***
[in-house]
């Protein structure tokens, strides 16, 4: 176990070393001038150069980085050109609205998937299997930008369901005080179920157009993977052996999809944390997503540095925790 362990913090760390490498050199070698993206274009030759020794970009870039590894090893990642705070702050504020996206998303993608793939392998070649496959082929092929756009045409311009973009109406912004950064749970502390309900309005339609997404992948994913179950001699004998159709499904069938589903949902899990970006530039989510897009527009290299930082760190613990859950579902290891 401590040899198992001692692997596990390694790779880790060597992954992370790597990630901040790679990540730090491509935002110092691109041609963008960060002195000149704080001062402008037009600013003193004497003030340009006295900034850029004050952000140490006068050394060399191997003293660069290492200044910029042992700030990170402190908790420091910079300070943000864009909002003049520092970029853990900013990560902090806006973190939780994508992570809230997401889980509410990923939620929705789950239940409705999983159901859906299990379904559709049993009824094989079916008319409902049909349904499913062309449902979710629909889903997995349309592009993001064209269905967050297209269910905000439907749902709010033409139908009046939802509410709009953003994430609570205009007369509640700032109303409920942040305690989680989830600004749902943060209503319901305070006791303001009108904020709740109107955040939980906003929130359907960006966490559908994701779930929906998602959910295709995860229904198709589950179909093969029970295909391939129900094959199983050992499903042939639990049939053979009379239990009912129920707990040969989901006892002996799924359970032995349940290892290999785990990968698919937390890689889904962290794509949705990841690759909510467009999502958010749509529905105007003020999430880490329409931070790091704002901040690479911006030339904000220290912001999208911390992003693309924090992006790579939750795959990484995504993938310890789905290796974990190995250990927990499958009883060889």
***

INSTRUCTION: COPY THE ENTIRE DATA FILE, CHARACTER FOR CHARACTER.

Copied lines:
[in-house]
């Protein structure tokens, strides 16, 4: 176990070393001038150069980085050109609205998937299997930008369901005080179920157009993977052996999809944390997503540095925790 362990913090760390490498050199070698993206274009030759020794970009870039590894090893990642705070702050504020996206998303993608793939392998070649496959082929092929756009045409311009973009109406912004950064749970502390309900309005339609997404992948994913179950001699004998159709499904069938589903949902899990970006530039989510897009527009290299930082760190613990859950579902290891 401590040899198992001692692997596990390694790779880790060597992954992370790597990630901040790679990540730090491509935002110092691109041609963008960060002195000149704080001062402008037009600013003193004497003030340009006295900034850029004050952000140490006068050394060399191997003293660069290492200044910029042992700030990170402190908790420091910079300070943000864009909002003049520092970029853990900013990560902090806006973190939780994508992570809230997401889980509410990923939620929705789950239940409705999983159901859906299990379904559709049993009824094989079916008319409902049909349904499913062309449902979710629909889903997995349309592009993001064209269905967050297209269910905000439907749902709010033409139908009046939802509410709009953003994430609570205009007369509640700032109303409920942040305690989680989830600004749902943060209503319901305070006791303001009108904020709740109107955040939980906003929130359907960006966490559908994701779930929906998602959910295709995860229904198709589950179909093969029970295909391939129900094959199983050992499903042939639990049939053979009379239990009912129920707990040969989901006892002996799924359970032995349940290892290999785990990968698919937390890689889904962290794509949705990841690759909510467009999502958010749509529905105007003020999430880490329409931070790091704002901040690479911006030339904000220290912001999208911390992003693309924090992006790579939750795959990484995504993938310890789905290796974990190995250990927990499958009883060889």